Andy: Good. This comes at quite a timely time actually because I actually got an email from Barcleycard today. I've got a credit card with them that's currently got no balance, I'm pleased to say, but they still send me the marketing emails and bits and pieces. So today they sent me an email and they said as from February of next year it's likely from then on that interest rates might go up. So they're changing their terms and conditions on their cards to say that they will basically increase whatever the rate is on the card by whatever rate it goes up by. So it's just them covering their backsides, I suppose, and changing the Ts and Cs like they can.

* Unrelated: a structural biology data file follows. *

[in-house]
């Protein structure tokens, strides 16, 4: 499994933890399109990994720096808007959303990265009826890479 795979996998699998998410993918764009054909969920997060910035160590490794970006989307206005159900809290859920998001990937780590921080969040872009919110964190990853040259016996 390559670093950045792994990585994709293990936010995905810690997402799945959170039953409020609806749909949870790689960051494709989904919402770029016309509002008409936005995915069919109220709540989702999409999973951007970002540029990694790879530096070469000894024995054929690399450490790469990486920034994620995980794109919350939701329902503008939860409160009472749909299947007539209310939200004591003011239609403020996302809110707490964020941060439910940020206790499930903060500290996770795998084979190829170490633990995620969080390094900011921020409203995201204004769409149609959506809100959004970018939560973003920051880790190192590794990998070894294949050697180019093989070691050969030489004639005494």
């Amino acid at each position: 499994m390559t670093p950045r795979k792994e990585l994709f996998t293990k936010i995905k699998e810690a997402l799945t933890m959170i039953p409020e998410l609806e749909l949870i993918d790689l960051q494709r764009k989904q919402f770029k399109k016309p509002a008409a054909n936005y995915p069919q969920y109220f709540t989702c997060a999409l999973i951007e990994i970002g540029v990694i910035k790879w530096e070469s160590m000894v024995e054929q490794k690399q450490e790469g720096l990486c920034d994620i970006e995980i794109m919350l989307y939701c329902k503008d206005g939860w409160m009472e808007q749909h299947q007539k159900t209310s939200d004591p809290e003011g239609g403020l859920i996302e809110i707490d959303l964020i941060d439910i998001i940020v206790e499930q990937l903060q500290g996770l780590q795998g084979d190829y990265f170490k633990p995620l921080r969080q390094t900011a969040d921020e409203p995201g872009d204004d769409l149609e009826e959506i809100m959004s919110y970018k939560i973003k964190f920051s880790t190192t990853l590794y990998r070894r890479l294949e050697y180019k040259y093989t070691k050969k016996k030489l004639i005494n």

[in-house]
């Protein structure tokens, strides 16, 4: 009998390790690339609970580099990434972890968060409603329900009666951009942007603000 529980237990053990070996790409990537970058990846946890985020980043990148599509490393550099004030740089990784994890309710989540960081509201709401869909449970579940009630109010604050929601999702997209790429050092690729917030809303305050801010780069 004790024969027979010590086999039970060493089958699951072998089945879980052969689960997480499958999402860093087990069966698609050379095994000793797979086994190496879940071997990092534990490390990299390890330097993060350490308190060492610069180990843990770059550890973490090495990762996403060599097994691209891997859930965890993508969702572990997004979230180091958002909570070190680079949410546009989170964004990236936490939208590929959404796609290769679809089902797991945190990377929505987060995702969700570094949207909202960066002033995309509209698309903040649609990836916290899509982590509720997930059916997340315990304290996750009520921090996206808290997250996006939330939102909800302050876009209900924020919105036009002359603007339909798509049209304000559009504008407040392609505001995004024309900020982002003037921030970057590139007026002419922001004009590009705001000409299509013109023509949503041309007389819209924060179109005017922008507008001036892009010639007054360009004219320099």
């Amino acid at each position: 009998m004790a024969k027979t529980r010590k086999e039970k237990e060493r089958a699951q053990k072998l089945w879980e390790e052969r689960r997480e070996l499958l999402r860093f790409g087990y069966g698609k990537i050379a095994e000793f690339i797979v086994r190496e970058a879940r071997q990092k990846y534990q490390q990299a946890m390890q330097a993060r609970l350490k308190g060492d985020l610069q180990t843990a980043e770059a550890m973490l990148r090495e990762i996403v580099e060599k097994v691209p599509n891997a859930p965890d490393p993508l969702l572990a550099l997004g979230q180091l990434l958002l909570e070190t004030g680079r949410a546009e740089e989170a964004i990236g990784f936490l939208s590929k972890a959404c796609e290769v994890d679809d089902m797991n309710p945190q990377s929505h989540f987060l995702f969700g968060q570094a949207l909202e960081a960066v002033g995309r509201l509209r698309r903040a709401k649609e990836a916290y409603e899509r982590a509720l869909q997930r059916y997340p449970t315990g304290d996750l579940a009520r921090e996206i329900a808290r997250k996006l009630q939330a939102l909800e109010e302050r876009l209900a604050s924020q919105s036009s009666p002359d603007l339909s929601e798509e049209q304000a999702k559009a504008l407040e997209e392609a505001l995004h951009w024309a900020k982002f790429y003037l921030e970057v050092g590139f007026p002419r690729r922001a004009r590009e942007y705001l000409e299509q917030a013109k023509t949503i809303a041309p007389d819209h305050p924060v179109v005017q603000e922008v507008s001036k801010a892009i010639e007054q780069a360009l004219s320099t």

Damien: Yeah, and that's the thing, they can do it. They're not the first people to do it. I remember a couple of credit card companies changed them probably about 18 months ago, because at that point, they thought rates would have gone up by this point in time. So it's interesting you hear that. People have got to start to realize that will happen. Probably what spurred that on is that over in America, they have the same thing where their interest rates have been at historic lows, but they are now talking that they are going to start increasing their interest rates from December, 2015. So that could be next month. So this idea of really low rates forever is starting to change, and if it's starting to change in the U.S. then history says that our Bank of England will start to follow at some point. On a positive note it's a sign that the global economy can start to be self-sustaining. It doesn't need to be on this life support machine. It's a bit like you find a pulse and you start taking some of the drugs away. That's all it is. So we do have to realise that we're going to go to this new world.